Dec 2015 House Price Watch
This month's House Price Watch indicates house prices are up on average 0.5% in the past month and up 6.3% in the past year
House price growth gains pace in the final months of 2015
While bigger rises in average house prices are noted in October than November, the rate of annual house price growth has continued its upward trend since September.
It is worth noting there is a significant range among institutions as to the estimated annual change in house prices from 3.7% by Nationwide up to 9.7% by Halifax. Land Registry, as of the end of October, is estimating annual house price growth of 5.6%.
UK home sales decreased by 0.2% between September and October to 105,490; but transactions are up 6.3% on the same period a year ago (seasonally adjusted HMRC residential transactions).
Improving economic conditions boost demand — supply remains tight
Improving economic conditions, the prospect of real wage growth and continued low interest rates are seen to be boosting confidence and buyer demand. Rightmove research also reveals a confident outlook from homeowners with 85% expecting their financial situation to get better (41%) or stay the same (44%) over the next year.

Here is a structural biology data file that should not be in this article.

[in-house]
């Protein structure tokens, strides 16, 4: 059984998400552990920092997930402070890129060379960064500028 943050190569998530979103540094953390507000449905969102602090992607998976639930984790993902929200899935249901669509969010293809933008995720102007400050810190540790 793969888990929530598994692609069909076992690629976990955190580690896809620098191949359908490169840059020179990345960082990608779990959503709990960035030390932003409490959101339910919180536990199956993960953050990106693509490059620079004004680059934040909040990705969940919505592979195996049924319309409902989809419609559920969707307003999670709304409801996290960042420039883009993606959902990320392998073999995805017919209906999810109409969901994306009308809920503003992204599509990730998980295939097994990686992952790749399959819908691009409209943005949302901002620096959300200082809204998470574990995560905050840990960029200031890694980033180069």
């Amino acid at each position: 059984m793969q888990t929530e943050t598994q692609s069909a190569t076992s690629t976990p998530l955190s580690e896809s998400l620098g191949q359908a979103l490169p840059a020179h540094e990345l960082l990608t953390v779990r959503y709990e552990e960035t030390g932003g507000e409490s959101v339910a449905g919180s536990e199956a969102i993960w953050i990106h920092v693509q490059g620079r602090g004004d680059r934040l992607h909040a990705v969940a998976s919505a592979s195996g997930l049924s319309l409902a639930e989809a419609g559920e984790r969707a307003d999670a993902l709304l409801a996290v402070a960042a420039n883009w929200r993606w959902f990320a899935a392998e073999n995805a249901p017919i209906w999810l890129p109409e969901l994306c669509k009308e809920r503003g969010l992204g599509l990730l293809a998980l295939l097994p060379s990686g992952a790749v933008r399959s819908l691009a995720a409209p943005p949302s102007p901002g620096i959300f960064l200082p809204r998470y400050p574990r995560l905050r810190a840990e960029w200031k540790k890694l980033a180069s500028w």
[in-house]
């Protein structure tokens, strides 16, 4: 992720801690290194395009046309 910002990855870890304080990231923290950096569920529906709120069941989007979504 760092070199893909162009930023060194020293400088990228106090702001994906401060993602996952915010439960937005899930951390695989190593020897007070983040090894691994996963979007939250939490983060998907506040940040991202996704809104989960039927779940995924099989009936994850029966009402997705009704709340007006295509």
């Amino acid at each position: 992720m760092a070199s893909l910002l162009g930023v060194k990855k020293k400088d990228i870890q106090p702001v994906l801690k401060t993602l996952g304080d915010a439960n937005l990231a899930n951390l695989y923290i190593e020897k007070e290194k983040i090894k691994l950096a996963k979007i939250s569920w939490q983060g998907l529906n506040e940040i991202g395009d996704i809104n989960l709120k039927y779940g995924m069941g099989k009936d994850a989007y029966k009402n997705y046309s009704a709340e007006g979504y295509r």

New instructions by home sellers continue to be at an all-time low according to RICS’ monthly report. Furthermore, Nationwide comments on the fact that new home construction is currently well below what is needed. “Only 135,000 new homes were built in England in the twelve months to September, well below the 220,000 new households that are projected to form each year over the next decade.”
The ongoing imbalance between demand and supply is expected to persist and maintain upward pressure on house prices, particularly with the Bank of England indication that it is unlikely to increase interest rates in the short term.
As a result, the emphasis on the importance of house building in the Chancellor’s Autumn statement is seen to be a positive step. See our analysis of the Autumn statement.
Regional Summary: The average house price in London pushes above £500,000
Prefer pictures, see our Infographic
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